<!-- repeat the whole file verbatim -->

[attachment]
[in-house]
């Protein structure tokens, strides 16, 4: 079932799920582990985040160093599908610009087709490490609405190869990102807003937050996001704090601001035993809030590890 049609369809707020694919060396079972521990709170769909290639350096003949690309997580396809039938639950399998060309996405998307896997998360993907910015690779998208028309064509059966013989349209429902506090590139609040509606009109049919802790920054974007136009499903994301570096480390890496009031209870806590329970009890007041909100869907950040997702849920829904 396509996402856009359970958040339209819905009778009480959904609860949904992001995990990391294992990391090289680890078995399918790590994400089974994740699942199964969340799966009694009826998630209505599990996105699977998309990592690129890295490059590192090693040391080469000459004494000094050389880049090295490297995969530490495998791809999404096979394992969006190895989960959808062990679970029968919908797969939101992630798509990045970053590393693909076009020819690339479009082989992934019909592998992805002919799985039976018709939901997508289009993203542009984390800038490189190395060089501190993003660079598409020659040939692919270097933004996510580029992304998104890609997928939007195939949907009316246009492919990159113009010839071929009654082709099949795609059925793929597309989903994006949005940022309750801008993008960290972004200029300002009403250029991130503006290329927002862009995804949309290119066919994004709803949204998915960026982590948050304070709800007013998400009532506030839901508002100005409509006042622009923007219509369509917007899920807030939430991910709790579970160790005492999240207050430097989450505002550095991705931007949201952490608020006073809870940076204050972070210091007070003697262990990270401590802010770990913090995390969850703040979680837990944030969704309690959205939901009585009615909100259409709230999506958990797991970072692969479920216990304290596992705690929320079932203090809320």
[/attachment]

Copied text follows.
[in-house]
């Protein structure tokens, strides 16, 4: 079932799920582990985040160093599908610009087709490490609405190869990102807003937050996001704090601001035993809030590890 049609369809707020694919060396079972521990709170769909290639350096003949690309997580396809039938639950399998060309996405998307896997998360993907910015690779998208028309064509059966013989349209429902506090590139609040509606009109049919802790920054974007136009499903994301570096480390890496009031209870806590329970009890007041909100869907950040997702849920829904 396509996402856009359970958040339209819905009778009480959904609860949904992001995990990391294992990391090289680890078995399918790590994400089974994740699942199964969340799966009694009826998630209505599990996105699977998309990592690129890295490059590192090693040391080469000459004494000094050389880049090295490297995969530490495998791809999404096979394992969006190895989960959808062990679970029968919908797969939101992630798509990045970053590393693909076009020819690339479009082989992934019909592998992805002919799985039976018709939901997508289009993203542009984390800038490189190395060089501190993003660079598409020659040939692919270097933004996510580029992304998104890609997928939007195939949907009316246009492919990159113009010839071929009654082709099949795609059925793929597309989903994006949005940022309750801008993008960290972004200029300002009403250029991130503006290329927002862009995804949309290119066919994004709803949204998915960026982590948050304070709800007013998400009532506030839901508002100005409509006042622009923007219509369509917007899920807030939430991910709790579970160790005492999240207050430097989450505002550095991705931007949201952490608020006073809870940076204050972070210091007070003697262990990270401590802010770990913090995390969850703040979680837990944030969704309690959205939901009585009615909100259409709230999506958990797991970072692969479920216990304290596992705690929320079932203090809320």